The community-based inventory process began after that, where trained participants carried out research, field documentation by way of filming and photography, developing questionnaires and conducting interviews with 40 cultural practitioners in 24 communities throughout the Tri-island state.
Spearheading the inventory process was ICH Researcher, Proud of My Heritage Project John Angus Martin. “The beauty about this project is that we have never done an inventory of any aspect of our cultural heritage, including tangle and intangible. I think different people had made list but we have never had anything official that recognises that and that actually goes out and asks people what they think of the things that they do. I think one of the things that really struck me when we went to interview practitioners was that they were really happy that someone asks them, sometimes for the first time, what it is about their practices and they were really happy about that,” Martin said. “This was a learning experience for me as well. I of course study Grenada’s ICH. I write about it but listening to the practitioners and getting their stories add a certain level of authenticity to it even though I know that UNESCO doesn’t like to use the word ‘authenticity’ or ‘authentic’, I will still use it because I think it’s valid in the sense that to hear it from the people who practice it.”
The data compiled helped create a heritage resource guide that documented in detail each ICH element that was integrated into the curriculum.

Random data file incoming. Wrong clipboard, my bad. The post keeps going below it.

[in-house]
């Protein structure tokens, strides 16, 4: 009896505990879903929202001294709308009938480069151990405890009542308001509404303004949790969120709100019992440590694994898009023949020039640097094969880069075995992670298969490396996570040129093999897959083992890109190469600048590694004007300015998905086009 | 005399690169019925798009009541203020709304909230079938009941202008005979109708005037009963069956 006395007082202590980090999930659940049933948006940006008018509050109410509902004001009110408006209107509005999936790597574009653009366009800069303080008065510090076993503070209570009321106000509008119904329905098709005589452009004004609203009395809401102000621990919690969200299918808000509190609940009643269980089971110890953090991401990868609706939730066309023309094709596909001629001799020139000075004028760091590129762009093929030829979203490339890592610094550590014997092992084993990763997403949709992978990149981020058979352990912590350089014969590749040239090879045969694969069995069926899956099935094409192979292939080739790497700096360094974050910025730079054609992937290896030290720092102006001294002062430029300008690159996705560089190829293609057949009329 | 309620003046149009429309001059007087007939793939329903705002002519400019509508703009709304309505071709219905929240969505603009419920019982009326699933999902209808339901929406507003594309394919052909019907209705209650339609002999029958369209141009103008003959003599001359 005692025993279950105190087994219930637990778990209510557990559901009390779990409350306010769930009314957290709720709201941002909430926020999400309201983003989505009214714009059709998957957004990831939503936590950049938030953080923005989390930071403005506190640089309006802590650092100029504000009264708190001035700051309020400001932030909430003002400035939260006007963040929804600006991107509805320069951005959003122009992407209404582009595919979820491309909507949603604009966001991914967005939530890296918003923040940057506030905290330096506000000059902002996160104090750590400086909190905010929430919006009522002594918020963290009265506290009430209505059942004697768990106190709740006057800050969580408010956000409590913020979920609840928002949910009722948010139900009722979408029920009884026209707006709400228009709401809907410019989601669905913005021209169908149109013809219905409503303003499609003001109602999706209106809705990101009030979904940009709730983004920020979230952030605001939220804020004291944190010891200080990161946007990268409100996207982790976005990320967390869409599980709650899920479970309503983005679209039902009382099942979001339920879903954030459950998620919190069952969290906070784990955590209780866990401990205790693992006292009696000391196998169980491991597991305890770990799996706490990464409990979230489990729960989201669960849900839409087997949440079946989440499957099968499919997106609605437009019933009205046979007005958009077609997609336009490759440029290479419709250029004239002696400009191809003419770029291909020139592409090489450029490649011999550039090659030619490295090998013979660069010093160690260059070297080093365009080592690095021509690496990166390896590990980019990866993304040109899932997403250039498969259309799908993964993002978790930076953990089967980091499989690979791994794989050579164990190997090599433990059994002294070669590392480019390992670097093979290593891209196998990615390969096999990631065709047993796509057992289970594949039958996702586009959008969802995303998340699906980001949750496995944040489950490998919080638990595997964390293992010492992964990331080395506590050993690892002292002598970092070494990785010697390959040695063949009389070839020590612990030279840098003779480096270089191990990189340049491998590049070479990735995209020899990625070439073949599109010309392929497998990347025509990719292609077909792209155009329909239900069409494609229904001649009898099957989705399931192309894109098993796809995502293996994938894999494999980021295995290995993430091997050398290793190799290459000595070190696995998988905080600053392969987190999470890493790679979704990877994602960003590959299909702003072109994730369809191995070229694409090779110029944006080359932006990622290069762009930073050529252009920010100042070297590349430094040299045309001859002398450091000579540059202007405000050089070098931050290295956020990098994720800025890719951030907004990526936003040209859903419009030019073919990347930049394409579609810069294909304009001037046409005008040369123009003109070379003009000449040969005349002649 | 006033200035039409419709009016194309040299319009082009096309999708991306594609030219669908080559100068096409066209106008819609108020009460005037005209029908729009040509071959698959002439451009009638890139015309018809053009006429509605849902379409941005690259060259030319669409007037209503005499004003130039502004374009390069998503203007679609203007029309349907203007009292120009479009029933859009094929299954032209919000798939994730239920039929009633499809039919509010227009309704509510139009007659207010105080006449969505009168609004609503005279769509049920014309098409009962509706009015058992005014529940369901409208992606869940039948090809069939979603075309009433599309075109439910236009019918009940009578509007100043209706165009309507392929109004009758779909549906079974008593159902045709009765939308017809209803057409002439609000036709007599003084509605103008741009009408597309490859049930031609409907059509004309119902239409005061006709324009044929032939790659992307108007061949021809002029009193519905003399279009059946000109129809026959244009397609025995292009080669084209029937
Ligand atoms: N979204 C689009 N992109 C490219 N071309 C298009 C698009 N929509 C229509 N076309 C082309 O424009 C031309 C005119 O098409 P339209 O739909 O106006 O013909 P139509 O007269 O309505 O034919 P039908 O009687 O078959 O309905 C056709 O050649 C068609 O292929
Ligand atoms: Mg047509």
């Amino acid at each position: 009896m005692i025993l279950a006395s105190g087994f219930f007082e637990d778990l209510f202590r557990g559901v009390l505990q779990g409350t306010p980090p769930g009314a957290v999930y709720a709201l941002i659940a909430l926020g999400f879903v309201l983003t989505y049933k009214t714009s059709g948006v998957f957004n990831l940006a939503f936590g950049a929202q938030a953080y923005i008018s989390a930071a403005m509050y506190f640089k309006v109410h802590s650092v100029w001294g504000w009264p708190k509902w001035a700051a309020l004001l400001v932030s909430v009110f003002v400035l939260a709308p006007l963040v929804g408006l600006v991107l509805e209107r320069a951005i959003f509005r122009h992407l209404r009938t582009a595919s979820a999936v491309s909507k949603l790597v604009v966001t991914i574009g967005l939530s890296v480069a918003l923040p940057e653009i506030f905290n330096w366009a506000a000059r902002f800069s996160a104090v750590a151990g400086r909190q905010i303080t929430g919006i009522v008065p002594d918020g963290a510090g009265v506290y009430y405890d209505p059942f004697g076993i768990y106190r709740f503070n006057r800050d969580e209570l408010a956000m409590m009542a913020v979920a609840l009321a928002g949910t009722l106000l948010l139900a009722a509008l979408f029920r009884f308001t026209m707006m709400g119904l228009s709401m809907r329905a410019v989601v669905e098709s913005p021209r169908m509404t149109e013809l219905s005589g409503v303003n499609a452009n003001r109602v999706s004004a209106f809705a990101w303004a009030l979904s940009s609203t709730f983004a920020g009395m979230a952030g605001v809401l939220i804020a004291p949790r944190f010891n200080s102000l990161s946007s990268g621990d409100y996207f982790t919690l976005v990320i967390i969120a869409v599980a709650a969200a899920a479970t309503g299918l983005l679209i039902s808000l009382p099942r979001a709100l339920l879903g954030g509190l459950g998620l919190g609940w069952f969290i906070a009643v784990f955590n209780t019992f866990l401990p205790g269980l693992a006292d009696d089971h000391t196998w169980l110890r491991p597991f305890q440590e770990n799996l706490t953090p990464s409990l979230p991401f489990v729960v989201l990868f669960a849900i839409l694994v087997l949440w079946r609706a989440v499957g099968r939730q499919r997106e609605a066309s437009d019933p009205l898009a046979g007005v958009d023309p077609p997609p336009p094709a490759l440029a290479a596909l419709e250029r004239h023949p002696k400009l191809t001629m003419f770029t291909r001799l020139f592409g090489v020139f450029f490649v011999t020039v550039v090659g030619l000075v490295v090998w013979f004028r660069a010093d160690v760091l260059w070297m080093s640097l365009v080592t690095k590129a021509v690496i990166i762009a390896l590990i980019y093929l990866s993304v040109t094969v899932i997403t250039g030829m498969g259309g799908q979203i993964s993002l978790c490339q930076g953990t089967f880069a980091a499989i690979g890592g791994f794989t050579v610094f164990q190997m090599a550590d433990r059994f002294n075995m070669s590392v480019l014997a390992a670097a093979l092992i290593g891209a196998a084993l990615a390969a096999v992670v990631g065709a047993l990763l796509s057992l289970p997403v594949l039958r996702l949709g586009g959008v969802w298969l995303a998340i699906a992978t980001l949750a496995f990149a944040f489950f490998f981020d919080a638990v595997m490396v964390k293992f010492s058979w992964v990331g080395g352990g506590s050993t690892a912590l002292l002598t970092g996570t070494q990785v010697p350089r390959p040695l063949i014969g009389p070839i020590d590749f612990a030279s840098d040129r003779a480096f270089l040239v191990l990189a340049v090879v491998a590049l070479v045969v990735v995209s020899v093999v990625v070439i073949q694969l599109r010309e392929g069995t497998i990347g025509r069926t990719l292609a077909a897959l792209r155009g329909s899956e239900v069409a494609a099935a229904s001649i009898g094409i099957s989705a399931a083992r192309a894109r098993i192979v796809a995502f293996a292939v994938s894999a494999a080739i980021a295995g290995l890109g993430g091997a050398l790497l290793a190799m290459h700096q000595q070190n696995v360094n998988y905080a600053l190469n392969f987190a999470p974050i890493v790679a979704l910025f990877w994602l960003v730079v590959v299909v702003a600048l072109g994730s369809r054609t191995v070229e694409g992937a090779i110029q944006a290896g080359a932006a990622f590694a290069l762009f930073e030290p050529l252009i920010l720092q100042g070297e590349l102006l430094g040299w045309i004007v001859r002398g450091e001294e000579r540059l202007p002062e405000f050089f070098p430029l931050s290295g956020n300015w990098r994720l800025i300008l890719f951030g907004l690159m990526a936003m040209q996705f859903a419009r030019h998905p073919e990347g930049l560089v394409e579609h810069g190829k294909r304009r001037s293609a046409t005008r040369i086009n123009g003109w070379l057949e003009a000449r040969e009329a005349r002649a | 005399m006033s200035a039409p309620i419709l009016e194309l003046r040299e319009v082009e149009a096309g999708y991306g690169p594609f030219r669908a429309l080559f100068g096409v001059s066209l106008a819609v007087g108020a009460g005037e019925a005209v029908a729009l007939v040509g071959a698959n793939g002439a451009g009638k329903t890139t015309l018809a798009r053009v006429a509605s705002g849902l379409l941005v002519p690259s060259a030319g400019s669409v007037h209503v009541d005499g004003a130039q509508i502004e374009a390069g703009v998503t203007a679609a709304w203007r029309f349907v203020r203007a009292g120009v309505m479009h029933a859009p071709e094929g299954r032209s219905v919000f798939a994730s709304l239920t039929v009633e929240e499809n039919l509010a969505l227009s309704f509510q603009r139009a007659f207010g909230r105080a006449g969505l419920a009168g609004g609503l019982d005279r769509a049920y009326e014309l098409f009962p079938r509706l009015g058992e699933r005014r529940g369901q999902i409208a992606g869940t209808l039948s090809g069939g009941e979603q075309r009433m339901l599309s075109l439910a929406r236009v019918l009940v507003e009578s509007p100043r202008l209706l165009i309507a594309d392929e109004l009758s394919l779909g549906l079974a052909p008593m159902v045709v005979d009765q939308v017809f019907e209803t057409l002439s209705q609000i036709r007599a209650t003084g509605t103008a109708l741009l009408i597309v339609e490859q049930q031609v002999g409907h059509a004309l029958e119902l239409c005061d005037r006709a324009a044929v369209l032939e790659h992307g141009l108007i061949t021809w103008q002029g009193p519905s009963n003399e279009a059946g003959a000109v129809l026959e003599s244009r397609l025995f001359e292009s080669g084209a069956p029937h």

ICH Fieldwork Coordinator Proud of My Heritage Project Gloria Bonaparte, has been an educator with 40 years of experience and is quite pleased that the project was able to incorporate the “Living Heritage Integration Programme” within the curriculum in the various schools. “We have already engaged the Ministry of Education. The discussion has already begun with the Minister for Education and other curriculum officers so that we can get buy-in from them because they are the ones that have to ensure that it gets into the schools. We hope that eventually all schools throughout Grenada, Carriacou and Petite Martinique will have these cultural elements infused into the different subject areas. It’s not extra work for the teachers because it’s just a matter of infusing instead of standing in front of the board and thinking of a Math problem to have the children write, you create one using something from ICH.
On behalf of the Ministry of Youth, Sports & Culture, Assistant Chief Cultural Officer Susan Jones-Benjamin reaffirmed her ministry’s commitment to ensuring that this project is a success.
Under the ‘Proud of My Heritage Project’, a media campaign was also rolled out by Chrislyn Lashington of Lashington Agency. Part of the media campaign saw the successful execution of the ICH photo contest won by Joachim McMillan and the production of an ICH Calender which features an intangible cultural heritage (ICH) element each month with a photo and description. The calendars highlight various aspects of Grenada’s ICH including Boat Building, Shakespeare Mas, Bèlè Dance, Maypole, Fishing Boats, Shortknee, Jab-Jab, Dancing of the Flags & Cake, Drumming, All Saints’ Day & All Souls’ Day, Stringband Music, and an overview of the Proud of My Heritage project. The calendars will serve as part of the Proud of My Heritage project’s public education and awareness agenda aimed at safeguarding and transmitting the living heritage of Grenada, Carriacou & Petite Martinique.
As part of activities to mark Grenada’s 49th anniversary of Independence, a Proud of My Heritage Information booth was set up at the ‘Made in Grenada Expo’ at the Kirani James Athletic Stadium showing aspects of the country’s ICH.
While dismantling colonialism within the institutions, protecting heritage is very crucial….